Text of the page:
Aug 04, 2020  
2020-2021 Undergraduate Catalog 
    
2020-2021 Undergraduate Catalog

General Studies Requirements


A baccalaureate degree includes a broad-based education that prepares students for the more focused study of the academic major. The general education component of the degree equips each student with crucial intellectual skills in analysis, research, and communication, in addition to foundational skills. General education coursework offers an introduction to a broad range of studies in the natural sciences, the human condition, aesthetic experience, and global and cultural diversity.

For additional information regarding General Studies, click on a link to be taken to the entry below.

General Studies Mission

The General Studies program provides the foundation for the Bachelor's degree. Students develop thinking, reasoning, and communication skills while discovering new ideas and expanding their views. The coursework is designed to create the opportunity for learning across different disciplines and builds experiences for students as they grow into lifelong learners.

Structure of General Studies

The General Studies Program is structured around the following three goals:

  • Develop intellectual and practical skills
  • Explore essential knowledge, perspectives, and methods in Arts and Humanities, History, Social and Behavioral Sciences, and Natural and Physical Sciences
  • Understand the global interconnectedness of diverse individuals, communities and societies

Each goal is supported by a set of student learning outcomes (SLOs) that are addressed by the courses in eight different categories.

Distribution and Credit Requirements

To complete the General Studies Program, students must take approved courses that fulfill the following distribution and credit requirements:

CATEGORY SEMESTER HOURS
Written Communication 6
Oral Communication 3
Quantitative Literacy 3
Arts and Humanities 6
Historical 3
Natural and Physical Sciences 6
Social and Behavioral Sciences 6
Global Diversity 0 or 3*
TOTAL 33 minimum
   

*Students may fulfill the global diversity requirement by taking an approved course within one of the following categories: arts and humanities; historical; natural and physical sciences; or social and behavioral sciences.

General Policy Related to Timing of Completion

The following course categories must be completed within the first 30, college-level credits (including credits completed at MSU Denver and those transferred from other institutions):

  • Written Communication (first 3 semester hours of coursework)
  • Oral Communication (3 semester hours of coursework)
  • Quantitative Literacy (3 semester hours of coursework)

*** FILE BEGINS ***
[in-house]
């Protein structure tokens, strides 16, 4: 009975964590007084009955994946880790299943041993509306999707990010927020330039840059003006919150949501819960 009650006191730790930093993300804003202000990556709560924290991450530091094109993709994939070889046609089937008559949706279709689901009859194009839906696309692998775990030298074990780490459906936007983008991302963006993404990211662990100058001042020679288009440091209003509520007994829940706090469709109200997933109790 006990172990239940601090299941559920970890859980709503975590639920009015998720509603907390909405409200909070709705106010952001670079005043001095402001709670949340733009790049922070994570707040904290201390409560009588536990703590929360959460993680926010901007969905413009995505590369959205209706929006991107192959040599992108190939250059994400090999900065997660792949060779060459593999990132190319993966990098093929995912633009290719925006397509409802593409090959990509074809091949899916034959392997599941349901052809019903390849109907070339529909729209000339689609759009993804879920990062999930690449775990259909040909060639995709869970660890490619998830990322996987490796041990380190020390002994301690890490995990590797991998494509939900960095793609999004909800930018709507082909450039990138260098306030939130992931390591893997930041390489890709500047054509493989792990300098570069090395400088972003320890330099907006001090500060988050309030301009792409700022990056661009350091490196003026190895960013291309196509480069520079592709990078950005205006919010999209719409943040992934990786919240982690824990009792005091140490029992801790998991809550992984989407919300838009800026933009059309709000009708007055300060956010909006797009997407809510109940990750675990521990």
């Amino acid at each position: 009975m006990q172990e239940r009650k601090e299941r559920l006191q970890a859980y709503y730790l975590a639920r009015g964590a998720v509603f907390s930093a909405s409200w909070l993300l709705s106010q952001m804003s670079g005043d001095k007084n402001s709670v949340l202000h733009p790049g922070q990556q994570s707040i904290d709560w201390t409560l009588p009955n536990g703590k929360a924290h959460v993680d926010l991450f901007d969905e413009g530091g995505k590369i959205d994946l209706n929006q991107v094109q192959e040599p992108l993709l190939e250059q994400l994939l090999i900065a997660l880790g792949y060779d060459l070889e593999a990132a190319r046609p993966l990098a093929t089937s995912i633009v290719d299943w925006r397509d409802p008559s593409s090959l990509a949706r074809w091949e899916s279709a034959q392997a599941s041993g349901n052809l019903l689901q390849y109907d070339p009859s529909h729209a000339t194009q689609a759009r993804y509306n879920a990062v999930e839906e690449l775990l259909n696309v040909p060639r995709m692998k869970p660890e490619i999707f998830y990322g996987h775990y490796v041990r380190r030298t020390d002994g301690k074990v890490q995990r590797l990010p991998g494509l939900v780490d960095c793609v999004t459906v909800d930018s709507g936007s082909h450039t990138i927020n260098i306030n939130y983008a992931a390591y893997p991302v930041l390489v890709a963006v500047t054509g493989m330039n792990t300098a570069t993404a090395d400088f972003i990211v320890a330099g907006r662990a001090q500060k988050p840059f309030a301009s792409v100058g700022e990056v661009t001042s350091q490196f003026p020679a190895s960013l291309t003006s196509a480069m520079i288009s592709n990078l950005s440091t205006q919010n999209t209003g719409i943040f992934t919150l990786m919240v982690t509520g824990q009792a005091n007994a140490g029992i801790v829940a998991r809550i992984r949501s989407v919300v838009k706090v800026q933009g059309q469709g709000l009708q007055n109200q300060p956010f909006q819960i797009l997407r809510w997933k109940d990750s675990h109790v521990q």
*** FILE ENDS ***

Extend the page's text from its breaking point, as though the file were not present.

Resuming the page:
The following course category must be completed within the first 45, college-level credits (including credits completed at MSU Denver and those transferred from other institutions):

  • Written Communication (remaining 3 semester hours of coursework)

The following course categories must be completed within the first 90, college-level credits (including credits completed at MSU Denver and those transferred from other institutions):

  • Arts and Humanities (6 semester hours of coursework)
  • Historical (3 semester hours of coursework)
  • Natural and Physical Sciences (6 semester hours of coursework)
  • Social and Behavioral Sciences (6 semester hours of coursework)
  • Global Diversity (one course designated "global" from any category will fulfill both the global diversity requirement and the appropriate credits in that category)

Students who have not completed the quantitative literacy, oral communication, and the first three credits of the written communication requirements within the first 30 semester hours will be required, through an advising hold, to complete an advising process and register for the required course(s). Students who have completed 45 semester hours and have not completed the written communication, oral communication, and quantitative literacy requirements must enroll in and successfully complete courses that fulfill these requirements. This advising and registration process will continue until the requirements have been fulfilled.

Transfer Students: New transfer students must complete the written communication, oral communication, and quantitative literacy requirements within their first two semesters at MSU Denver or by 45 total semester hours, whichever is later. All other provisions of the policy are the same.

Rules for the General Studies Program

To satisfy a particular general studies requirement, a course must appear on the list of approved general studies courses in the student's designated degree catalog or at the time of enrollment in the course.

  • General studies courses need not be counted toward general studies requirements. They may be taken as electives or to satisfy requirements in the major or degree program.